Rob Muzzy to AMA Motorcycle Hall of FameRob Muzzy, a top tuner, engine builder and race team owner has been elected to the AMA Motorcycle Hall of Fame Class of 2014.
Muzzy, who was elected to the Road Racing category, will be inducted at the 2014 AMA Motorcycle Hall of Fame Induction Ceremony Oct. 17, in Orlando, Fla.The induction ceremony is part of the AMA National Convention being held in conjunction with the American International Motorcycle Expo (AIMExpo) Oct. 16-19. Tickets for the convention and the induction ceremony go on sale soon. Check back at www.motorcyclemuseum.org for updates.“Rob Muzzy’s successes stretch across seven decades, from his 1950s drag racing ventures to his current performance-products business and team ownership,” said Ken Ford, a member of the Hall of Fame executive committee and treasurer of the AMA board of directors. “Throughout his career, Rob’s determination, skills and strategies have proved effective, placing him and his race teams at the top of the motorcycle racing community.”Muzzy was elated to learn of his election.“I was really glad to get the call,” he said. “I know I was nominated three or for years ago, but didn’t get in. So I was pretty glad that I got the votes this time around.”Muzzy is the sixth member of the AMA Motorcycle Hall of Fame Class of 2014 to be announced. He joins previously announced inductees: motocross pioneer Pierre Karsmakers; Tom White, acclaimed racer and founder of White Brothers Cycle Specialties; George Barber, founder of the Barber Vintage Motorsports Museum and the Barber Motorsports Park; national off-road racing champion Scott Summers; and AMA motocross champion Mike LaRocco.The final 2014 inductee will be announced later this week.Muzzy got started in drag racing during the 1950s and raced dirt track as a novice in Southern California. He always built and tuned his own race engines.“When it was time to move up to the next level — by then I was married and had a kid — I just decided that I wasn’t that serious about it,” Muzzy said. “I always had medium success as a rider. But I always had the quickest bike. So, the other guys were asking me to build engines for them. So moving from racing to tuning is just something that happened.”Muzzy’s first shot at a performance business, in the 1970s, proved unsuccessful, largely due to an economic downturn at the time. So he responded to a Kawasaki ad for a motorcycle mechanic, landed the job and never looked back.“That was the beginning of my real success, October 1980,” Muzzy said.During the 1980s, Muzzy built and tuned engines for the Kawasaki and Honda racing teams. The Kawasaki team scored AMA Superbike championships in 1981, 1982 and 1983.In 1984, Muzzy moved to Honda as crew chief for the team that won the AMA Grand National Motocross Championship. From 1985 through 1987, Muzzy-tuned machines won the 125cc AMA National Motocross Championship, the Daytona 200 and the AMA Superbike Championship.Winning with Muzzy as crew chief or tuner were Hall of Famers Eddie Lawson, Ricky Graham, Scott Russell and Doug Chandler as well as Ron Lechien, Miguel Duhamel, Rickey Gadson and numerous others.In January of 1988, at the strong urging of his wife, Muzzy re-opened his own business, producing engines and exhaust systems for racers.“I just wanted an easy, 40-hour-a-week job someplace, but my wife convinced me that I should take advantage of my reputation and skills,” he said.Toward the end of 1988, Muzzy learned that Kawasaki planned to release a new 750cc bike.“I got in touch with them and said, ‘Gee, you ought to race that thing,'” he said.Kawasaki agreed and provided Muzzy with “a very minimal budget” to build a race bike and hire a rider. He recruited Russell and Chandler, who subsequently finished first and second in the 1990 AMA 750cc Supersport Championship. Chandler also won the AMA Superbike Championship that year.Kawasaki then asked Muzzy to run its FIM World Superbike team. He accepted, and the team won two world championships.“Those were probably my most successful days,” he said of managing U.S. and world racing teams while running a full-time business. “But that almost killed me.”Muzzy said the 1993 season was his most memorable, working with teams that won the AMA Supersport Championship and the FIM World Superbike Championship and notching Kawasaki’s first victory in the Suzuki 8 hours Endurance Road Race.“To me, it doesn’t seem like anything I do is particularly outstanding,” Muzzy said. “I have a good eye for talent, when I can pick them, and I have been fortunate to work with a lot of really good talent, whether I picked them or not. We always have a strong team atmosphere, with everyone working toward the same goal.”Muzzy Performance Products is still operating in Bend, Ore., and Team Muzzy is still racing.AMA Motorcycle Hall of Famers are selected through a nomination and voting procedure that includes ballots cast by living Hall of Fame members, members of the American Motorcyclist Association and AMHF boards of directors, and members of, and advisers to, the Hall of Fame category committees.To nominate a future Hall of Famer, visit: www.motorcyclemuseum.org/induction.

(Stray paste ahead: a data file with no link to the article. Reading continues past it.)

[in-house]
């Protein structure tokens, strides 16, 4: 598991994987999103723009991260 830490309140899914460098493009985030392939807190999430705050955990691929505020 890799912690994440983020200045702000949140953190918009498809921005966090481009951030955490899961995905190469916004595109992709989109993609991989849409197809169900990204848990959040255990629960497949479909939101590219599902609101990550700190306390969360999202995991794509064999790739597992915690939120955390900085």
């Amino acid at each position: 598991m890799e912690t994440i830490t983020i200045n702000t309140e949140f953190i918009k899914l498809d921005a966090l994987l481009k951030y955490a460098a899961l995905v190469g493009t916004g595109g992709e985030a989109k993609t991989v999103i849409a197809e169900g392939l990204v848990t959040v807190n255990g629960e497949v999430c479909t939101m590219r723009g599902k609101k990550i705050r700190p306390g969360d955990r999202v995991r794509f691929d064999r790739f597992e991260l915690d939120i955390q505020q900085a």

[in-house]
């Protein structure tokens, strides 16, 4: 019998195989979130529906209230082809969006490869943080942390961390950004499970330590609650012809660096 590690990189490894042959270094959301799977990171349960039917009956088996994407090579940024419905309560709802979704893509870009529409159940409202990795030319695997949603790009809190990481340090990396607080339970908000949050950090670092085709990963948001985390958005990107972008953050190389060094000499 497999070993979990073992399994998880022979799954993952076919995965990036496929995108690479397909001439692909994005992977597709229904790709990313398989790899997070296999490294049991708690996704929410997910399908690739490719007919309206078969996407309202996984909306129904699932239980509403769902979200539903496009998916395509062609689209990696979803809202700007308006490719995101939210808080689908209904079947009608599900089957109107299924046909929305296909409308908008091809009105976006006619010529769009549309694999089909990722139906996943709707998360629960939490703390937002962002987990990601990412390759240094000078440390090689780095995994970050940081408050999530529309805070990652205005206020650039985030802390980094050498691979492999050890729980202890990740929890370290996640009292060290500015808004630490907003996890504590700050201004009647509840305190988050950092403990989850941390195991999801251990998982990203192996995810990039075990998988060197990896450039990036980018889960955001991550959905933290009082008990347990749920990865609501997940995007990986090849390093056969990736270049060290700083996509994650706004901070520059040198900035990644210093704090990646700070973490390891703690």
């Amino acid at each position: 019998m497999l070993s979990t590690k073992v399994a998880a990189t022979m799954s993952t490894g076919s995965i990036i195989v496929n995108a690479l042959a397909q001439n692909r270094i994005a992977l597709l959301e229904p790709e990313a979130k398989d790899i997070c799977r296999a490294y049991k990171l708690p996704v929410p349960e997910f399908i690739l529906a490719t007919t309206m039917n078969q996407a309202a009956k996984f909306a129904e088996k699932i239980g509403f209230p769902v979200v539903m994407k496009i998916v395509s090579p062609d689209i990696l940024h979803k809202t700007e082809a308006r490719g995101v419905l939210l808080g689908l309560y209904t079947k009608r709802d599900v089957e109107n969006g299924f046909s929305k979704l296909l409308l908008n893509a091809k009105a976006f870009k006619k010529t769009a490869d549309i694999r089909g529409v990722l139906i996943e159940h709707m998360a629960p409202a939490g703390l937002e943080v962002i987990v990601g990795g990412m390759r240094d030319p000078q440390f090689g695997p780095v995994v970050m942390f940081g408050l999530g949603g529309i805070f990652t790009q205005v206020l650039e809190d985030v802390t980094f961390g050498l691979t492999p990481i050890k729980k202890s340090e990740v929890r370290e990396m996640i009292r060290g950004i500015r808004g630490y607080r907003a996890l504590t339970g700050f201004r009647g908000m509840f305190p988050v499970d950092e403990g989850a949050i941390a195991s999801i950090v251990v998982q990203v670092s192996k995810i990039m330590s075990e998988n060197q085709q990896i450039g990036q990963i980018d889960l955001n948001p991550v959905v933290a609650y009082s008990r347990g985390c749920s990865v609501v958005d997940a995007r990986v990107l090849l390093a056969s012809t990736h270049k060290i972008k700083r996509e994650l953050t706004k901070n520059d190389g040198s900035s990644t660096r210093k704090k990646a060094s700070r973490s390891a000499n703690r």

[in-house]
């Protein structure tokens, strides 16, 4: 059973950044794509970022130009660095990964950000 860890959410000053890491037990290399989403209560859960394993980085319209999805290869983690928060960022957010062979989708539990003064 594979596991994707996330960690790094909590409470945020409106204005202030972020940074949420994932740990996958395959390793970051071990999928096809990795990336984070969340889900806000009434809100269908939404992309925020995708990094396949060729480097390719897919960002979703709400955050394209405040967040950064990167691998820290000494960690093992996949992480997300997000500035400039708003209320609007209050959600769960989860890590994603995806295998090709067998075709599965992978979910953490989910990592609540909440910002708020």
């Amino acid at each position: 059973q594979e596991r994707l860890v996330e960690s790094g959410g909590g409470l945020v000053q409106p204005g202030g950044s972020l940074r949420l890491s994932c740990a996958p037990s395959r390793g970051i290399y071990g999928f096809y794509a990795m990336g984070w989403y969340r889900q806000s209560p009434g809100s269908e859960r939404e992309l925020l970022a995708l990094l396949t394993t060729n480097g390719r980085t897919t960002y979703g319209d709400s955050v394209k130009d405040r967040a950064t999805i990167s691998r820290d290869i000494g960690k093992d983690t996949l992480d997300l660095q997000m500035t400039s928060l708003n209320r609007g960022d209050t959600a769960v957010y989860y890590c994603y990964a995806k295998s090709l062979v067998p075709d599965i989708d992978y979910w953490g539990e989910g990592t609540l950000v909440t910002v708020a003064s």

This week we ride two genre-departing motorcycles from the established American manufacturers. Jess McKinley gives us his thoughts on the all new Harley-Davidson Pan America Special, and Ron Lieback gives his on Indian’s latest version of the FTR 1200 S.